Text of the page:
He advocated this style of governance because we live in a jungle - an ugly universe without ethics. He wanted to liberate us from what he saw as juvenility and our sense of guilt about this world. These sentiments are untenable so long as human nature itself is bad and volatile, operating like nature, where the strong devour the weak. If practical considerations dictate that we present an ascetic and austere image, then there is no harm in doing so, provided that we are ascetic and austere deep down. 

Since Machiavelli talked about life “as it is,” not “as it is imagined to be,” and because people generally are bad, monsters even, values must be adapted to this fact and not assessed in abstractly and absolutely. They are not important in themselves. Rather, their significance stems from their impact on power and its political project.   

It is true that generosity is better than stinginess, but if the generosity of the ruler leaves him burdening the population with excessive taxation, exposing him to the specter of being hated and overthrown, then stinginess that relieves him of the need to impose taxes becomes generosity.  

Louis XII was accused of being stingy, but he fought all his wars without imposing taxes, and that renders him generous. Fulfilling a promise is better than breaking it, but certain circumstances demand that promises be broken.  

Pope Alexander VI did not fulfill any of his promises, but he was extremely successful. Mercy is better than cruelty in principle. However, when the Florentines, because of their keenness on appearing merciful, refused to intervene to suppress an uprising in neighboring Pissoya, the town was destroyed. Thus cruelty, under such circumstances, is more merciful than mercy.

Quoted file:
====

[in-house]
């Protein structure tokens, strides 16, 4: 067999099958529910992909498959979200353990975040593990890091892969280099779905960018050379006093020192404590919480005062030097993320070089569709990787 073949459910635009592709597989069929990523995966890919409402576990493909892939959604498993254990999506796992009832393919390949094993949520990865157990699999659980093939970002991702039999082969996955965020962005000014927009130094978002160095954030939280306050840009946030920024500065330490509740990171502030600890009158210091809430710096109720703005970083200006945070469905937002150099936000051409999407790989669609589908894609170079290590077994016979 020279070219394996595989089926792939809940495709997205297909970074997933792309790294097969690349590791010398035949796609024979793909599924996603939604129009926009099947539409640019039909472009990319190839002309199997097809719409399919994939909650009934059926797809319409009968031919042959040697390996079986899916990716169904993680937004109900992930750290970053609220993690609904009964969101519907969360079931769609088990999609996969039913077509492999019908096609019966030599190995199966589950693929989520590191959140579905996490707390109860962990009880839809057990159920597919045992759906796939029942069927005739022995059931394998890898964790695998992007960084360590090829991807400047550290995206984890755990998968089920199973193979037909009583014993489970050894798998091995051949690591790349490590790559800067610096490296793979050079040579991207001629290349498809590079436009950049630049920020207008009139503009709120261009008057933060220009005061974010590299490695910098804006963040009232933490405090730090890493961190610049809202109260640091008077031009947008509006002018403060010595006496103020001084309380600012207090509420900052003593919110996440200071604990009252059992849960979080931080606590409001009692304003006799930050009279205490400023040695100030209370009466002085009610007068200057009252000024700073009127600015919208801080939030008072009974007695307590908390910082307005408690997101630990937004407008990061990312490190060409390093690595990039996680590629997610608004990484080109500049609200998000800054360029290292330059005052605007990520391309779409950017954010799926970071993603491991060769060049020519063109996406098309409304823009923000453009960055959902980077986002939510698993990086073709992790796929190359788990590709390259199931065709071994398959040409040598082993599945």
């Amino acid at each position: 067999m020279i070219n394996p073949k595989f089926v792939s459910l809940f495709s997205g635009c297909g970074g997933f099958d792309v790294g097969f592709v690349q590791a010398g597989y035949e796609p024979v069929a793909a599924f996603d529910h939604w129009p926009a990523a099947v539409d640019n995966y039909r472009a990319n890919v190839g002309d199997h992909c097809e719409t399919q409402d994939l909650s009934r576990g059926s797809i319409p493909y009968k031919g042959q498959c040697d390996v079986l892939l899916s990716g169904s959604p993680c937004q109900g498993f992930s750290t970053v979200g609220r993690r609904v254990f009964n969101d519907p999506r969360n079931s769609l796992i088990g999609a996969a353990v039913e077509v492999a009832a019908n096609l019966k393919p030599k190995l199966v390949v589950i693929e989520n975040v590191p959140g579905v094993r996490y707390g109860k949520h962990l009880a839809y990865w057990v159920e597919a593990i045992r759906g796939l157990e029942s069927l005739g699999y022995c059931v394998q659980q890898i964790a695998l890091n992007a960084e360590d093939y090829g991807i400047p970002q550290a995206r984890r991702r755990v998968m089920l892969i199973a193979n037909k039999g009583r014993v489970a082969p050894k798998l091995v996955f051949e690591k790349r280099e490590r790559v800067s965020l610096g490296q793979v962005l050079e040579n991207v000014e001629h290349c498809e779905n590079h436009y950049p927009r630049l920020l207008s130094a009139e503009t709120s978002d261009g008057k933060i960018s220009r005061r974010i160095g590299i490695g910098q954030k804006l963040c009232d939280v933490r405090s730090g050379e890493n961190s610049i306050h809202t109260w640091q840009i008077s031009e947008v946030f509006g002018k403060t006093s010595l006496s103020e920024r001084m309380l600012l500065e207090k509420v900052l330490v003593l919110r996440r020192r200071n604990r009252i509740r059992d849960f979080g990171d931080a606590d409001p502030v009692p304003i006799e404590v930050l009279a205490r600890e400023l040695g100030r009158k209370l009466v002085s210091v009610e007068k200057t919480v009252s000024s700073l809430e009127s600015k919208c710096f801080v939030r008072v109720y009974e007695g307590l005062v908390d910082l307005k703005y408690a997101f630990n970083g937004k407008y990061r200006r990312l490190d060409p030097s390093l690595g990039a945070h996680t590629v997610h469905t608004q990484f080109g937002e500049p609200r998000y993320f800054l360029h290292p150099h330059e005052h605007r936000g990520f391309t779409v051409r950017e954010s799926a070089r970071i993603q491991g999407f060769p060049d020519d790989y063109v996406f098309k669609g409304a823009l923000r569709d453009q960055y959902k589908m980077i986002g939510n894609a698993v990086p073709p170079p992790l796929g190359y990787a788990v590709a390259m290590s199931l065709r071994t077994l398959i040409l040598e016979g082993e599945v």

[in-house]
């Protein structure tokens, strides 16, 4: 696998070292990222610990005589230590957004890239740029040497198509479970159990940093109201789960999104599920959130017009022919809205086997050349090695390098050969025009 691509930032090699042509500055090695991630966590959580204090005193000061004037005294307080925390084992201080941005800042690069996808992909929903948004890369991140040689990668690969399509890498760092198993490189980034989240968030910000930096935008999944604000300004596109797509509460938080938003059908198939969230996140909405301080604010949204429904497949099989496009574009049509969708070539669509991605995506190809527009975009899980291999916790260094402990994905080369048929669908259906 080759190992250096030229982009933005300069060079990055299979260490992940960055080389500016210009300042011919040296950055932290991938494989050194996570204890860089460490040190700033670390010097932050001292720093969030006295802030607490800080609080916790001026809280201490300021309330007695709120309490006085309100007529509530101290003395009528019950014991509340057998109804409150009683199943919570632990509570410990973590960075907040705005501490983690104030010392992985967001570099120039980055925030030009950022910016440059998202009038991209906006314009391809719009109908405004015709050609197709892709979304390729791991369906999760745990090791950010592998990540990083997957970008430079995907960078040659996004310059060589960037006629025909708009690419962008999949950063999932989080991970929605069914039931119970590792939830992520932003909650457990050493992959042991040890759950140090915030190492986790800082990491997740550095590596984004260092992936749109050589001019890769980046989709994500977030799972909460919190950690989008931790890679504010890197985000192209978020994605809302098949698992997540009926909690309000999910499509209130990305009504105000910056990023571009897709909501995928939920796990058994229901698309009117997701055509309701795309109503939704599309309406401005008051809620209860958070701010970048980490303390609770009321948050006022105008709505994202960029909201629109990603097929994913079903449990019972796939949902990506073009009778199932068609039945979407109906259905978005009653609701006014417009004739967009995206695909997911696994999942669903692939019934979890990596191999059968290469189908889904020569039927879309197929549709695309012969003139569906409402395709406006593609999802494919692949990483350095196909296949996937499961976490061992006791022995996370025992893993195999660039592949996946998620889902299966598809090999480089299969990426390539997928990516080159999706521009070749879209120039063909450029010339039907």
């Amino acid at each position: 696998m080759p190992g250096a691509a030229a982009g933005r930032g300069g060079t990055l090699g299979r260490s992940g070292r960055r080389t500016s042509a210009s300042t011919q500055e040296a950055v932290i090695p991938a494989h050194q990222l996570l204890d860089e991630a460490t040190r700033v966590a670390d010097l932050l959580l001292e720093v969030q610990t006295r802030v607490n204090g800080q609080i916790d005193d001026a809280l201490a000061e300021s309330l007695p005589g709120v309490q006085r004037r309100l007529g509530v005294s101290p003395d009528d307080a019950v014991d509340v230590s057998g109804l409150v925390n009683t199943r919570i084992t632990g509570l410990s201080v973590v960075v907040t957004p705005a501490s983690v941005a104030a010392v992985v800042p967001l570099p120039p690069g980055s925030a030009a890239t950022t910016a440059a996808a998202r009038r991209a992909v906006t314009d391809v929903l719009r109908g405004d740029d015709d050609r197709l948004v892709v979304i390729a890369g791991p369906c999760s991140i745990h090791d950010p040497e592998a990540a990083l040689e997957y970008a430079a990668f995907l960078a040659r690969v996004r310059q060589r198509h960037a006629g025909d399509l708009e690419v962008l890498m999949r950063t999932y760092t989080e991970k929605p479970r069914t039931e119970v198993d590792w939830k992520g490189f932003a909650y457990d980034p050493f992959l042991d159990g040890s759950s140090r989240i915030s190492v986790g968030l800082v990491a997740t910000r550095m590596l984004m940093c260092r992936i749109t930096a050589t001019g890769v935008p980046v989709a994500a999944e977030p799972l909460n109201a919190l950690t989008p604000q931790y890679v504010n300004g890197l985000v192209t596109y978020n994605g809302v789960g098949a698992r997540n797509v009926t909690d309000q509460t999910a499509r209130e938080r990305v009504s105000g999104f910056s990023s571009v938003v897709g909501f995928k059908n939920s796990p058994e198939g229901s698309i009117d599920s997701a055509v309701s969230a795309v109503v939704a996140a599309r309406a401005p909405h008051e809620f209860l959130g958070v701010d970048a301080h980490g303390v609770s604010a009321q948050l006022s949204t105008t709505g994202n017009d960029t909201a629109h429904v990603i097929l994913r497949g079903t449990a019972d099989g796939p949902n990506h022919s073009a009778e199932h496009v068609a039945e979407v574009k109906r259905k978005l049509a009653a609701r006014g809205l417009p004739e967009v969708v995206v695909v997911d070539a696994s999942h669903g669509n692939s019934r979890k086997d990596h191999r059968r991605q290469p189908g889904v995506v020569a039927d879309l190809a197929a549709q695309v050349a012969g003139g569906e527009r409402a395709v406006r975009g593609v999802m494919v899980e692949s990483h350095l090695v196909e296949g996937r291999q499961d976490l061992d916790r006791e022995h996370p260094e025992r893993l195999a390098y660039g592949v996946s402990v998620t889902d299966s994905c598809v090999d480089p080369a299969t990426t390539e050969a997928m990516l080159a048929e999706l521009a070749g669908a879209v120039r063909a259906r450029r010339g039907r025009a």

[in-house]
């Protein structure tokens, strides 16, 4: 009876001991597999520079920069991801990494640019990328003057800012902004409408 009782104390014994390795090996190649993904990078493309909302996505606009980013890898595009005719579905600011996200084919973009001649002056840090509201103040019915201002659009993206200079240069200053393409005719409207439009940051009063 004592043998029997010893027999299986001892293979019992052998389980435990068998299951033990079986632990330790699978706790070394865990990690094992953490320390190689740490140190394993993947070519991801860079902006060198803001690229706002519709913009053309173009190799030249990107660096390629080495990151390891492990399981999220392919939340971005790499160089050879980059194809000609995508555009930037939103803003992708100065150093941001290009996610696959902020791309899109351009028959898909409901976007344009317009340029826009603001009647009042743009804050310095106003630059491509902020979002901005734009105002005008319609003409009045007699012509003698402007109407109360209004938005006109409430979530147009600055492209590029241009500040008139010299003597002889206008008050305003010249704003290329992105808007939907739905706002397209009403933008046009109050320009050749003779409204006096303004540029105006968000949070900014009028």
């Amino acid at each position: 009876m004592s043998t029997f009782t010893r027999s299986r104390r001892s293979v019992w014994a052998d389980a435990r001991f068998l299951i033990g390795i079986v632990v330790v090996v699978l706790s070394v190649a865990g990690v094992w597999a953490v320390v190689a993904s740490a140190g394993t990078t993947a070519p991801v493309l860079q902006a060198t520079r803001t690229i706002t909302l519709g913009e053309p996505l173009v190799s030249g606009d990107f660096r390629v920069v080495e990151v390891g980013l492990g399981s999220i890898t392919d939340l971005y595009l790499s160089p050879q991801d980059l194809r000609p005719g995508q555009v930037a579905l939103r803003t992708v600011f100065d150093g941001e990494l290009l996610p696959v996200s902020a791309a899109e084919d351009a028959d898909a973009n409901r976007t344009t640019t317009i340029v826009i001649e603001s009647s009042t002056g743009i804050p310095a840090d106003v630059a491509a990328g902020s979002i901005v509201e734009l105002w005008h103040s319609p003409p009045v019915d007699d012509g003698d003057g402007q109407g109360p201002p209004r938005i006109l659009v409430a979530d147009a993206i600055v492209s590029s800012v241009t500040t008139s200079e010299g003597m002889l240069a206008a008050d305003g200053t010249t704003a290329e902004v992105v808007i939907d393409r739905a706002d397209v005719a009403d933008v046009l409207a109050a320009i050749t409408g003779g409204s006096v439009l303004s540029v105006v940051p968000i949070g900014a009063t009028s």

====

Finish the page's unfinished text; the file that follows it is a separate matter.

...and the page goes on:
Good, in principle, is better than evil, but rulers must be adept at committing evil when necessary. And when the ruler does this, he should also manage to present an image of a sympathetic, honest, and gentle figure, thereby fooling those only impressed by appearances and outcomes. He must also appear decisive in making decisions and implementing them, avoid those who praise him, and prepare for the storm when the sea appears calm. That way, nothing is left to chance and fate. 

Good rulers learn from two monsters, the fox and the lion: the former because he uncovers traps and utilizes his intelligence to survive, and the latter because he uses his strength and bravery to fight and frighten the fox. As for those who only and always behave like lions, they are “stupid.”   

It is true that Machiavelli’s book liberated political theory from abiding by metaphysical restrictions, be it Plato’s “form of the good” or Christianity. Driven by his distrust of humanity, he relieved us from yielding to the dictates of this reference. However, by doing so, he negated all criteria for what constitutes ethical behavior, and instead of going beyond Platonism and Christianity, he reverted to the sophistical position in which power and satisfying human desires are ends in themselves.  

For this reason, Roman paganism was the religion Machiavelli admired. It served the state and its army, and he admired ancient Rome and its history, as such leaders were found in abundance. Indeed, “virtue” (virtu in Italian, in which the term has broader connotations than “virtue” in other languages, encompassing justice, mercy, generosity, and attainment of glory) is found in epic heroes whose only motivation is obtaining victory.   

Machiavelli thus takes us from an old social system to raw nature, treating us like we are governed purely by our instincts, with no superego to restrict them.   

And this, in its entirety, is an ingenious recipe for despotism that left his book in the constant company of Hitler and Stalin.